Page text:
You have motion sensors in the ears and neck that stabilize the eyes to see in one place when you move your head sideways. These stabilizers do not work up and down. You cannot see while moving your eyes. All you will get is a gray blur.

There is a type of nearsighted deficiency that is common at night. Detection of this requires a special test that is worthwhile if continuous night flying is a project. Night vision depends on rhodopsin, commonly called visual purple. The production of rhodopsin in your body is strictly an individual matter dependent on genetics, health, diet, and age. Know your limitations.
Oxygen and the lack of it dramatically affect night vision. Altitude causes lose of retina efficiency from 5% to 40% from 4000' up to 16,000'. Smoking can add 7000' to these altitudes. Night vision is also subject to dramatic illusions. Bright lights and reflections will not only destroy your night adaptation but will give false impressions of proximity, speed, attitude, and changes.

The Eye reacts to flight conditions.

--The smoker will have reduced vision, specifically peripheral vision. A smoker is more likely to miss seeing an aircraft approaching the side
--The pilot who is under stress will tend to fixate on one thing. This may be the runway or the altimeter. Cockpit myopia will destroy the very importance of a variable scan and focus.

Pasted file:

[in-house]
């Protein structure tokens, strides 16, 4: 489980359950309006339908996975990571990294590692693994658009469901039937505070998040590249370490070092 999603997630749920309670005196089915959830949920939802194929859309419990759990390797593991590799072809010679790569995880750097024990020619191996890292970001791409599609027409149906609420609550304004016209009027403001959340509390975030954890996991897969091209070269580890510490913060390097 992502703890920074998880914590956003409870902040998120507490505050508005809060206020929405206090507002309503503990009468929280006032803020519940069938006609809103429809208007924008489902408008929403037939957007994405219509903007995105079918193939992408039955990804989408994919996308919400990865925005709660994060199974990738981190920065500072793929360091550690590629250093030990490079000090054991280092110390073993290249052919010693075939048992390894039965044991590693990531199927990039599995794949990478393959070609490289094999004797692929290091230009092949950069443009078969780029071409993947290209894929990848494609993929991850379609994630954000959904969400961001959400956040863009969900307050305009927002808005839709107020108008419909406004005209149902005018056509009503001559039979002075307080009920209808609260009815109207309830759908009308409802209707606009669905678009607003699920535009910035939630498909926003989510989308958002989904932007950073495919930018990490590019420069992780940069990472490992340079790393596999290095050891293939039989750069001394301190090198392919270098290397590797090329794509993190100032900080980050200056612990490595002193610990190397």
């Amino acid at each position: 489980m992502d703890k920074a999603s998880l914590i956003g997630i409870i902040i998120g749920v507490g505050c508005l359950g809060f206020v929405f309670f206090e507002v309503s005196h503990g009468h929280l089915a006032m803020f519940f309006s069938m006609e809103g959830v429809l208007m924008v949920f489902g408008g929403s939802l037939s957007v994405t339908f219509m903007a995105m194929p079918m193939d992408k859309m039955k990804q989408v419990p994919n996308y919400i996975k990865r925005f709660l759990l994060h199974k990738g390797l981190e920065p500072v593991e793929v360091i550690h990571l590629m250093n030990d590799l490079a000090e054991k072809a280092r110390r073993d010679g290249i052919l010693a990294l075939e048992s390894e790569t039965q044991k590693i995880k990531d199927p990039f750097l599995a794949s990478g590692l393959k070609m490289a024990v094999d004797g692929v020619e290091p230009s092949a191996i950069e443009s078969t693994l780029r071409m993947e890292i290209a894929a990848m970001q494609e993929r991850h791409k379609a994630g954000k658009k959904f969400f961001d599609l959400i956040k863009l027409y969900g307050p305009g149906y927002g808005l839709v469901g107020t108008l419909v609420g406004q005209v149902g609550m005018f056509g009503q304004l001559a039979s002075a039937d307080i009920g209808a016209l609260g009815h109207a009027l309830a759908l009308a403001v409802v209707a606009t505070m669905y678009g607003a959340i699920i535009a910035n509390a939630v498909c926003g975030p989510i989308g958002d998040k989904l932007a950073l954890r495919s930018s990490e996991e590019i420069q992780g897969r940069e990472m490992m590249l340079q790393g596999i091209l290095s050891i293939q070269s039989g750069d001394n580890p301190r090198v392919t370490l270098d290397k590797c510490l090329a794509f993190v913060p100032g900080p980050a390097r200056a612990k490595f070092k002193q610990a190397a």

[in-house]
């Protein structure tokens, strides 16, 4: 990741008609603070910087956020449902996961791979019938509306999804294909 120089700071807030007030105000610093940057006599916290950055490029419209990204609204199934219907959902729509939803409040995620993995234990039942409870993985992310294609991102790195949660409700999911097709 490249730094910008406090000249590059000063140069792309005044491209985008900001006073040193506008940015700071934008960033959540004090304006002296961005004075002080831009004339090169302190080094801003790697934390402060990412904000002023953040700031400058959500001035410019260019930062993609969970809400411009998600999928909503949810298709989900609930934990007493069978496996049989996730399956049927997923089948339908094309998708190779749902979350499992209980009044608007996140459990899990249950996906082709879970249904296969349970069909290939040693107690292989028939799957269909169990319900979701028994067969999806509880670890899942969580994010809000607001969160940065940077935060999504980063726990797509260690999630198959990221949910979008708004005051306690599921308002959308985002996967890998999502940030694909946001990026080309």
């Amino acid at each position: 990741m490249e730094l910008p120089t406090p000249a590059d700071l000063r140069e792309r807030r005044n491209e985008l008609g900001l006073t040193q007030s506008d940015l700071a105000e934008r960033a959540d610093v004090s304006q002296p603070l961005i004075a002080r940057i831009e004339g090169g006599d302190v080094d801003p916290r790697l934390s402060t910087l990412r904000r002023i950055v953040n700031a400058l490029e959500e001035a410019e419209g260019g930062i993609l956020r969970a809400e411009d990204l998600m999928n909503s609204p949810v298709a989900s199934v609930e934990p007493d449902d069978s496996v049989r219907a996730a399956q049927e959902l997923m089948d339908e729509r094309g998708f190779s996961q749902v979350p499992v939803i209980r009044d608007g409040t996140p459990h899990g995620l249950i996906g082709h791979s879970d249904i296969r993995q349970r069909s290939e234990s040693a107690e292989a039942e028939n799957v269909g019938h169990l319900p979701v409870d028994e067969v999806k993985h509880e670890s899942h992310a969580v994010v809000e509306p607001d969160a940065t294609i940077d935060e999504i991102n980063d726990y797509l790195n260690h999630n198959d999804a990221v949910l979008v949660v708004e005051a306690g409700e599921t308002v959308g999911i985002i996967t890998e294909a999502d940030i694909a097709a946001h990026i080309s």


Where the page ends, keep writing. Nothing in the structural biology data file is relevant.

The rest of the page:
--Certain background conditions make it difficult to impossible to separate an aircraft from the background clutter of clouds, sun glare, or rooftops.

--Haze makes it very difficult to judge distance. This is especially true at night. The military is presently experimenting with using light to camouflage aircraft. Certain placements and intensities of lights on an aircraft in daylight can make an airplane harder to see.

--The eye can see only when it stops moving. Stopped the eye will focus on a 10 degree arc. To make a focused scan move your eyes in 10-degree jumps. To make a full scan move your head. Peripheral vision detects movement. Use peripheral vision at night for things you want to locate.

--Binocular vision is good for measuring distance up to about 20 feet. Beyond 20 feet we must depend on shadows, relative size of similar objects, overlapping, or other clues. Clouds are particularly difficult to judge for distance because there are no references.

--Empty field myopia is caused by haze or fog conditions that give the eyes nothing to focus on at a distance. The eye defaults to a distance of about 20 feet. To break this you must focus momentarily inside the cockpit and then outside. This process must be repeated frequently since there is no way of knowing when the default distance has kicked in.